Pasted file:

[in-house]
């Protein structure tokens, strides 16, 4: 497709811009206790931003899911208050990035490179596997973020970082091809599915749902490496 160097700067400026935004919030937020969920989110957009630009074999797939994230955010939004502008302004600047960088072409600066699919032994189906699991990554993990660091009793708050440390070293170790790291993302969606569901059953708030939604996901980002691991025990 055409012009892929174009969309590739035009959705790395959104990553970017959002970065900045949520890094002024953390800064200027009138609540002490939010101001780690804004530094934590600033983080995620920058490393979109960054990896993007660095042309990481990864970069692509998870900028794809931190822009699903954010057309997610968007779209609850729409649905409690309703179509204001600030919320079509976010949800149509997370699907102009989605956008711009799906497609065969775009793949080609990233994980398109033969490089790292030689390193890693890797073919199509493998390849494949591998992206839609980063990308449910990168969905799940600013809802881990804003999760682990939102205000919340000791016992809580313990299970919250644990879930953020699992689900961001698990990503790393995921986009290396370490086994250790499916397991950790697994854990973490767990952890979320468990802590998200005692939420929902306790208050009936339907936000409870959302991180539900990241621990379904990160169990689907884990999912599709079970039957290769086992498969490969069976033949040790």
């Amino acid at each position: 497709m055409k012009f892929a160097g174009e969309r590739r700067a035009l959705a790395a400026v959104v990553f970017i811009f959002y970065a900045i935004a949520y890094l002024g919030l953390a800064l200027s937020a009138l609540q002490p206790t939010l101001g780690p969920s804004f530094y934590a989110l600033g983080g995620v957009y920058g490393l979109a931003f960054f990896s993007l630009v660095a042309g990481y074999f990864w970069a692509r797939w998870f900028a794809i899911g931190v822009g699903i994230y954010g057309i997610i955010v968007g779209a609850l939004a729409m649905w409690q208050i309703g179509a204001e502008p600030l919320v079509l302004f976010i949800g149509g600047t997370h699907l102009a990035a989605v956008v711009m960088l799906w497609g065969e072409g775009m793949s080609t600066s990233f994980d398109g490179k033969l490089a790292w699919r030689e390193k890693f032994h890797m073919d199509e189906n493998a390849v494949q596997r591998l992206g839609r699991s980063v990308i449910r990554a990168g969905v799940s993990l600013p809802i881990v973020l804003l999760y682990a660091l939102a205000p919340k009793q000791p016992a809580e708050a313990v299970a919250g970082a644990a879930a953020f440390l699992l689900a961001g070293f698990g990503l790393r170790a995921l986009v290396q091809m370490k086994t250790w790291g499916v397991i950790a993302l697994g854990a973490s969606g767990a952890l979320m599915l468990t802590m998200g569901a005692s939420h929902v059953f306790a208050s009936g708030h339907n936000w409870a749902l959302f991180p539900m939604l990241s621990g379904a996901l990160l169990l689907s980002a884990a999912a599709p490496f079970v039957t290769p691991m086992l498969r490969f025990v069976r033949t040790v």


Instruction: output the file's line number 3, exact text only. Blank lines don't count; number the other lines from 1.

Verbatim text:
């Amino acid at each position: 497709m055409k012009f892929a160097g174009e969309r590739r700067a035009l959705a790395a400026v959104v990553f970017i811009f959002y970065a900045i935004a949520y890094l002024g919030l953390a800064l200027s937020a009138l609540q002490p206790t939010l101001g780690p969920s804004f530094y934590a989110l600033g983080g995620v957009y920058g490393l979109a931003f960054f990896s993007l630009v660095a042309g990481y074999f990864w970069a692509r797939w998870f900028a794809i899911g931190v822009g699903i994230y954010g057309i997610i955010v968007g779209a609850l939004a729409m649905w409690q208050i309703g179509a204001e502008p600030l919320v079509l302004f976010i949800g149509g600047t997370h699907l102009a990035a989605v956008v711009m960088l799906w497609g065969e072409g775009m793949s080609t600066s990233f994980d398109g490179k033969l490089a790292w699919r030689e390193k890693f032994h890797m073919d199509e189906n493998a390849v494949q596997r591998l992206g839609r699991s980063v990308i449910r990554a990168g969905v799940s993990l600013p809802i881990v973020l804003l999760y682990a660091l939102a205000p919340k009793q000791p016992a809580e708050a313990v299970a919250g970082a644990a879930a953020f440390l699992l689900a961001g070293f698990g990503l790393r170790a995921l986009v290396q091809m370490k086994t250790w790291g499916v397991i950790a993302l697994g854990a973490s969606g767990a952890l979320m599915l468990t802590m998200g569901a005692s939420h929902v059953f306790a208050s009936g708030h339907n936000w409870a749902l959302f991180p539900m939604l990241s621990g379904a996901l990160l169990l689907s980002a884990a999912a599709p490496f079970v039957t290769p691991m086992l498969r490969f025990v069976r033949t040790v």